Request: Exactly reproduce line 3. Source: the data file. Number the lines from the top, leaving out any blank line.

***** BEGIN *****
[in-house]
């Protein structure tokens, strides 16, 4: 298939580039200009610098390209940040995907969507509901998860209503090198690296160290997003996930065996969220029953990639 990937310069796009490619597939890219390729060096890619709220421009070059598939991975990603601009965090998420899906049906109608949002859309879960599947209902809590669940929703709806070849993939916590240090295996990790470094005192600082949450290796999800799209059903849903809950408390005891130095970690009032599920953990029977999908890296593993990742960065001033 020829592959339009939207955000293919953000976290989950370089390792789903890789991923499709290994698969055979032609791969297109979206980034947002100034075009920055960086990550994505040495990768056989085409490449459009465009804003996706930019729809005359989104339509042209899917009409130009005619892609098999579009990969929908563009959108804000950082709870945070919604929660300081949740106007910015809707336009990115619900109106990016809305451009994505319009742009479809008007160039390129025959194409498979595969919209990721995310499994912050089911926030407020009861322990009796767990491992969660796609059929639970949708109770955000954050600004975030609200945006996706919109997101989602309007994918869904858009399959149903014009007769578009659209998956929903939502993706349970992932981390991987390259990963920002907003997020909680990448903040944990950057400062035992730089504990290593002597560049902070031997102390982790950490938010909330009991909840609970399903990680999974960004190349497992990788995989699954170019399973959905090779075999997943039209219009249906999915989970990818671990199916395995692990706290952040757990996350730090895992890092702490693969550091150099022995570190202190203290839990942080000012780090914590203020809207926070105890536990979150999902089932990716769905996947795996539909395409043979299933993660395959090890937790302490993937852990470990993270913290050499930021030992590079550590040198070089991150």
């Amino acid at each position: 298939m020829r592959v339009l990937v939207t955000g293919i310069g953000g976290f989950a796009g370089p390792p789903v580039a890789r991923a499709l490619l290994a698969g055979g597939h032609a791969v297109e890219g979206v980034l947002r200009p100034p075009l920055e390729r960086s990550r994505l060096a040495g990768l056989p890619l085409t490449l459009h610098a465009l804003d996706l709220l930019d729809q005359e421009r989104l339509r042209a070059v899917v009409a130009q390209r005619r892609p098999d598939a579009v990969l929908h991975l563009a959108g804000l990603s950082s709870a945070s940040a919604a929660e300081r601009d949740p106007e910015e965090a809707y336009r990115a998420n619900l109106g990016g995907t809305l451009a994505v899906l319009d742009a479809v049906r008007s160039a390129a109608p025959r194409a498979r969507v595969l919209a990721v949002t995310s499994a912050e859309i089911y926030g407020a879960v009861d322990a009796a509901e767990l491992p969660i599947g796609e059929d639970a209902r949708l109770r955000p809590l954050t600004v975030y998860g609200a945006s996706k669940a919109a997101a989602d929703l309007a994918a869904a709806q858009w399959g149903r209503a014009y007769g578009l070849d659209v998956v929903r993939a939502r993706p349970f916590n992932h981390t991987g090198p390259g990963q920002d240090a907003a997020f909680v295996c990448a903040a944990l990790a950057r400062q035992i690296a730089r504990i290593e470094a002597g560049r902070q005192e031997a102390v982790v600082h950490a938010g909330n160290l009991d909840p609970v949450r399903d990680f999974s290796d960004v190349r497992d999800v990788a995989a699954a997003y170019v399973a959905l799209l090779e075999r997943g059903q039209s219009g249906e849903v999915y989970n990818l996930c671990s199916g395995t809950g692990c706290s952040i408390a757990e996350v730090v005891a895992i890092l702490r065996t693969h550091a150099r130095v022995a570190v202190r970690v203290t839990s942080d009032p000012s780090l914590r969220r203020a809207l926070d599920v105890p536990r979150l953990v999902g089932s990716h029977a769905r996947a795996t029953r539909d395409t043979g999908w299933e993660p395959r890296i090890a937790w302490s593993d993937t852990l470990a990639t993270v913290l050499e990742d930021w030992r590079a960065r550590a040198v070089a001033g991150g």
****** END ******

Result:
């Amino acid at each position: 298939m020829r592959v339009l990937v939207t955000g293919i310069g953000g976290f989950a796009g370089p390792p789903v580039a890789r991923a499709l490619l290994a698969g055979g597939h032609a791969v297109e890219g979206v980034l947002r200009p100034p075009l920055e390729r960086s990550r994505l060096a040495g990768l056989p890619l085409t490449l459009h610098a465009l804003d996706l709220l930019d729809q005359e421009r989104l339509r042209a070059v899917v009409a130009q390209r005619r892609p098999d598939a579009v990969l929908h991975l563009a959108g804000l990603s950082s709870a945070s940040a919604a929660e300081r601009d949740p106007e910015e965090a809707y336009r990115a998420n619900l109106g990016g995907t809305l451009a994505v899906l319009d742009a479809v049906r008007s160039a390129a109608p025959r194409a498979r969507v595969l919209a990721v949002t995310s499994a912050e859309i089911y926030g407020a879960v009861d322990a009796a509901e767990l491992p969660i599947g796609e059929d639970a209902r949708l109770r955000p809590l954050t600004v975030y998860g609200a945006s996706k669940a919109a997101a989602d929703l309007a994918a869904a709806q858009w399959g149903r209503a014009y007769g578009l070849d659209v998956v929903r993939a939502r993706p349970f916590n992932h981390t991987g090198p390259g990963q920002d240090a907003a997020f909680v295996c990448a903040a944990l990790a950057r400062q035992i690296a730089r504990i290593e470094a002597g560049r902070q005192e031997a102390v982790v600082h950490a938010g909330n160290l009991d909840p609970v949450r399903d990680f999974s290796d960004v190349r497992d999800v990788a995989a699954a997003y170019v399973a959905l799209l090779e075999r997943g059903q039209s219009g249906e849903v999915y989970n990818l996930c671990s199916g395995t809950g692990c706290s952040i408390a757990e996350v730090v005891a895992i890092l702490r065996t693969h550091a150099r130095v022995a570190v202190r970690v203290t839990s942080d009032p000012s780090l914590r969220r203020a809207l926070d599920v105890p536990r979150l953990v999902g089932s990716h029977a769905r996947a795996t029953r539909d395409t043979g999908w299933e993660p395959r890296i090890a937790w302490s593993d993937t852990l470990a990639t993270v913290l050499e990742d930021w030992r590079a960065r550590a040198v070089a001033g991150g």